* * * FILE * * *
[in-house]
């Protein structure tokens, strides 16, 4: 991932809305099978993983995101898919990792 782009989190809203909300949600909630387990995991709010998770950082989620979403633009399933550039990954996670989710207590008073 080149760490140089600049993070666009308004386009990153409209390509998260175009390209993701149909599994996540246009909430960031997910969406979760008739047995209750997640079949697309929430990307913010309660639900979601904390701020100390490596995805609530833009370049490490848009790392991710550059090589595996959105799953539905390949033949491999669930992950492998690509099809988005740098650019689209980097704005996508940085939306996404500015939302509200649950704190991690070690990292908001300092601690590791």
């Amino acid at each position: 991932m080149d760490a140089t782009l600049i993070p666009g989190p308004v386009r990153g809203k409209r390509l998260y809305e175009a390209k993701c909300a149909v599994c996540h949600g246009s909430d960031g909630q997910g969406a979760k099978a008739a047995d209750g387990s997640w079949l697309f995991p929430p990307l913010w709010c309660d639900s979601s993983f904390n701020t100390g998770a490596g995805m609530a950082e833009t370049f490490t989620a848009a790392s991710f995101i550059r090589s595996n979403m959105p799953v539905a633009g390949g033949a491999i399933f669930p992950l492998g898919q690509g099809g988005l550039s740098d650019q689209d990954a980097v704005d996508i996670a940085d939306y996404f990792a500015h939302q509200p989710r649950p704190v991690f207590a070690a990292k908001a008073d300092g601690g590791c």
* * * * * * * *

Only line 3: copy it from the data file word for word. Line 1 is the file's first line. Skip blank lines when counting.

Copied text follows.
């Amino acid at each position: 991932m080149d760490a140089t782009l600049i993070p666009g989190p308004v386009r990153g809203k409209r390509l998260y809305e175009a390209k993701c909300a149909v599994c996540h949600g246009s909430d960031g909630q997910g969406a979760k099978a008739a047995d209750g387990s997640w079949l697309f995991p929430p990307l913010w709010c309660d639900s979601s993983f904390n701020t100390g998770a490596g995805m609530a950082e833009t370049f490490t989620a848009a790392s991710f995101i550059r090589s595996n979403m959105p799953v539905a633009g390949g033949a491999i399933f669930p992950l492998g898919q690509g099809g988005l550039s740098d650019q689209d990954a980097v704005d996508i996670a940085d939306y996404f990792a500015h939302q509200p989710r649950p704190v991690f207590a070690a990292k908001a008073d300092g601690g590791c």